We funded these creative activism projects aimed at celebrating voting rights and countering voter suppression. The projects are taking place before and on Election Day in Arizona, Georgia, Michigan, Minnesota, North Carolina, Pennsylvania, South Carolina, Texas, and Wisconsin.
1.Cirque d’Vote, by Emergency Circus, is organizing dozens of circus performers focused on bringing attention (and fun and joy) to early voting through street circus shows in at least 7 locations, including in Arizona, Pennsylvania, Wisconsin, North Carolina, Texas, Oregon. The group is also organizing performers in dozens of additional locations to perform for long lines on Election Day. By Emergency Circus, Clay Mazing, Maya Pen and others.
2. Courting Voters with Vote Fees: This North Carolina effort is focused on the approximate 100,000 formally incarcerated people who can now vote as of a few weeks ago but likely do not know their rights. This effort centers local BIPOC artists who are creating performances, designing billboards and bus ads and creating chalk pathways to early polling places. By Eliza Salmon and Rebekah Miel.
3. Float the Vote is organizing Detroit food and ice cream trucks to educate people about registration, early voting and polling locations. The trucks are decked out in art by local artists, and flanked by performers and voter ambassadors. Through local press coverage, social media, neighborhood flyers and the trucks themselves in neighborhoods throughout October, they’re building to an Election Day festival and a short documentary film. By Brandon Stuart, Christiana Beckley and others.
4. Songs for Good is organizing professional musicians and TikTok and Instagram influencers to create incredibly catchy songs and videos aimed at helping people understand the mechanics of how to vote locally, and to get people excited to share with their friends. #VoteWithMe #MyVoteMyJam
5. Project Your Vote: These striking large scale projections in multiple key locations are aimed at pointing voters to early voting polling locations and evoking the heroes of voting rights. So far, these projections are slated for MN, AZ, GA, MI, WI, NC. The organizers are aiming for projections in every state, and have created a toolkit and are calling for anyone with a projector to take part.
6. Draw Out the Vote: Georgia-based artists mobilize voters through videos with animated drawings to illustrate key voting-related issues (and most importantly, what viewers should *do* with this info), as well as related projection installation, art buttoning, and other actions that reinforce voter activity.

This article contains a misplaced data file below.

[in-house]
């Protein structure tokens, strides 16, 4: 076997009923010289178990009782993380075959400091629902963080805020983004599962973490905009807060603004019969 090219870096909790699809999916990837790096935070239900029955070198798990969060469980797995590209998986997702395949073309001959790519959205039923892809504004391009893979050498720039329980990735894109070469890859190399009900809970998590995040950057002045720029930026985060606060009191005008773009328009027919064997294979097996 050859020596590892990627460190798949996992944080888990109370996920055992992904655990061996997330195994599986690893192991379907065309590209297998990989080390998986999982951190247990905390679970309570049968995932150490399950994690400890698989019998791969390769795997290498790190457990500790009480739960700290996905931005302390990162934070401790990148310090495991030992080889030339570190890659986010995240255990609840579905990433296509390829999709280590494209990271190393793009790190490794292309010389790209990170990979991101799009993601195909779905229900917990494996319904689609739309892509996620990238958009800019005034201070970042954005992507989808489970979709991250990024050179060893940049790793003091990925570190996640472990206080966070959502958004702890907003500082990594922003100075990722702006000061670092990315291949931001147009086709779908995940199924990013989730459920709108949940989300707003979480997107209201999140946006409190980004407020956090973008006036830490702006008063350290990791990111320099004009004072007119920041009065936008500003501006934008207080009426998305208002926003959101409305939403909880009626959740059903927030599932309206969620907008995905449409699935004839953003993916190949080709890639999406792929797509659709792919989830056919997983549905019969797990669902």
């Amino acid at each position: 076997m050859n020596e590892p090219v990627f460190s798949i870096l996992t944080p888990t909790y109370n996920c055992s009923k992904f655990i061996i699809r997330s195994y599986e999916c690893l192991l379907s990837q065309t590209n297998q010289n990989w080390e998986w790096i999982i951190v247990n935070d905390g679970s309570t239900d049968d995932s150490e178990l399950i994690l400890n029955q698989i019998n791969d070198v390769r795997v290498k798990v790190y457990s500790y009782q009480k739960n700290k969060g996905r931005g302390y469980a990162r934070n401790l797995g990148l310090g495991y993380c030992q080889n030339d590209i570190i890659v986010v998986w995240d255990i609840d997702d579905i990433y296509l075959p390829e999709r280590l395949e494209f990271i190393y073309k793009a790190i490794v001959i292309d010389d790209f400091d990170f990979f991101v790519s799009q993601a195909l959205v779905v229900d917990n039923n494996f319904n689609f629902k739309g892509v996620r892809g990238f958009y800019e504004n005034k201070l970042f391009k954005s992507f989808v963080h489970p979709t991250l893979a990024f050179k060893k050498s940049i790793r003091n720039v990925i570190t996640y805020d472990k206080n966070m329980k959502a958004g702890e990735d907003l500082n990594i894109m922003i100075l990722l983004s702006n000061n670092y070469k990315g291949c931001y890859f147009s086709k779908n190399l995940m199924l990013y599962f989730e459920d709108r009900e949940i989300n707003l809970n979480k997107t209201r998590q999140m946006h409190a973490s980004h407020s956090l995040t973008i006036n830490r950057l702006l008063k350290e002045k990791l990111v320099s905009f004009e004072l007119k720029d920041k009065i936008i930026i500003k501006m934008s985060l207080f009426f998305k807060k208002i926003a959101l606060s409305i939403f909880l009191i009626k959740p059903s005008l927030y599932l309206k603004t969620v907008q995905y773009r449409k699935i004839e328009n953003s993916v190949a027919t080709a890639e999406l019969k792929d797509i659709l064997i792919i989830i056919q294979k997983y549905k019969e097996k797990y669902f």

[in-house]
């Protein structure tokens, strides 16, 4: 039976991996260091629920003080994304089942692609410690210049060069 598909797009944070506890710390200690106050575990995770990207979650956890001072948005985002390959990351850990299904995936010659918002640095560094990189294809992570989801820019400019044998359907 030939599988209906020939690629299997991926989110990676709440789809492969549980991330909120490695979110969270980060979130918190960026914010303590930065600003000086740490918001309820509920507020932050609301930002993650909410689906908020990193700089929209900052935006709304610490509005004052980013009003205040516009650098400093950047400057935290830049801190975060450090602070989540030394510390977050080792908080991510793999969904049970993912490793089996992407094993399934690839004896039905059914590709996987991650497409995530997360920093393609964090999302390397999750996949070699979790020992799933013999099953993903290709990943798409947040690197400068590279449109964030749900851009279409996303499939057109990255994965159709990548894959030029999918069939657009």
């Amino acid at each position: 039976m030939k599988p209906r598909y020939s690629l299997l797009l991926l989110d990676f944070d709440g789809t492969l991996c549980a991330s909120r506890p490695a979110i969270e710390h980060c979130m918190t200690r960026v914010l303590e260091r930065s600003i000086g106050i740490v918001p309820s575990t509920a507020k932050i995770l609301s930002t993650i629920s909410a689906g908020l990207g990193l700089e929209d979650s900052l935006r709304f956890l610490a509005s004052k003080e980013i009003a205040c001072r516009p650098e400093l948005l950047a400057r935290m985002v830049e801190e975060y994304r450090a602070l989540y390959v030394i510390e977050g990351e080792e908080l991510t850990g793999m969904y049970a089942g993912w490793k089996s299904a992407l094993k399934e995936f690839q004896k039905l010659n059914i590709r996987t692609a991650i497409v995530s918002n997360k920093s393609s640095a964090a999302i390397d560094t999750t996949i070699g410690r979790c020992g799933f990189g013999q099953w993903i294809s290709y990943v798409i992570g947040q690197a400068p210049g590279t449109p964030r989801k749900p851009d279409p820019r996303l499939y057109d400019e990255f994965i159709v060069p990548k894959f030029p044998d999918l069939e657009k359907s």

7. Voter Suppression Interventions: Yes Men and Good Liars perform satire to turn spotlight on suppression tactics and teach others to do the same.
8. Black Cowboys: creating a video to teach people about the issues: why, how, etc
9. Delivering Democracy: Imagine troupes of dancing mailboxes, amusing people in public spaces in different towns all across Pennsylvania, and then giving out flyers with useful and accurate information about how and where to vote by mail, to vote by drop box, and/or to vote in person. This is #DeliveringDemocracy, by L.M. Bogad and others. More info and full credits here.
10. My Vote Doesn’t Bite: The simple “I Voted” sticker given at polling places has become a signifier of participation, but during this critical moment in American history, political messaging demands a greater set of meanings. The text “My Vote Won’t Bite, Unless You Mess With It” is a declaration that lives up to this historic election: I’m not asking you if I can vote, I’m TELLING you I will, no matter what you do to try to stop me. These designs created for this project by Avram Finkelstein, a founding member of the Silence=Death and Gran Fury collectives, are on flags, posters and stickers for distribution in key places.
11. Cracking and Packing is an interactive mapmaking event about gerrymandering: the pervasive practice of politicians choosing their voters rather than the other way around. Through participatory drawing and map-drawing games, PACKING AND CRACKING uses critical cartography, gerrymandering history, and interviews with politicians and reformers today to show how easy and disenfranchising gerrymandering can be and ask what, if anything, we should do about it. By Rachel Gita Karp and Joseph Amodei.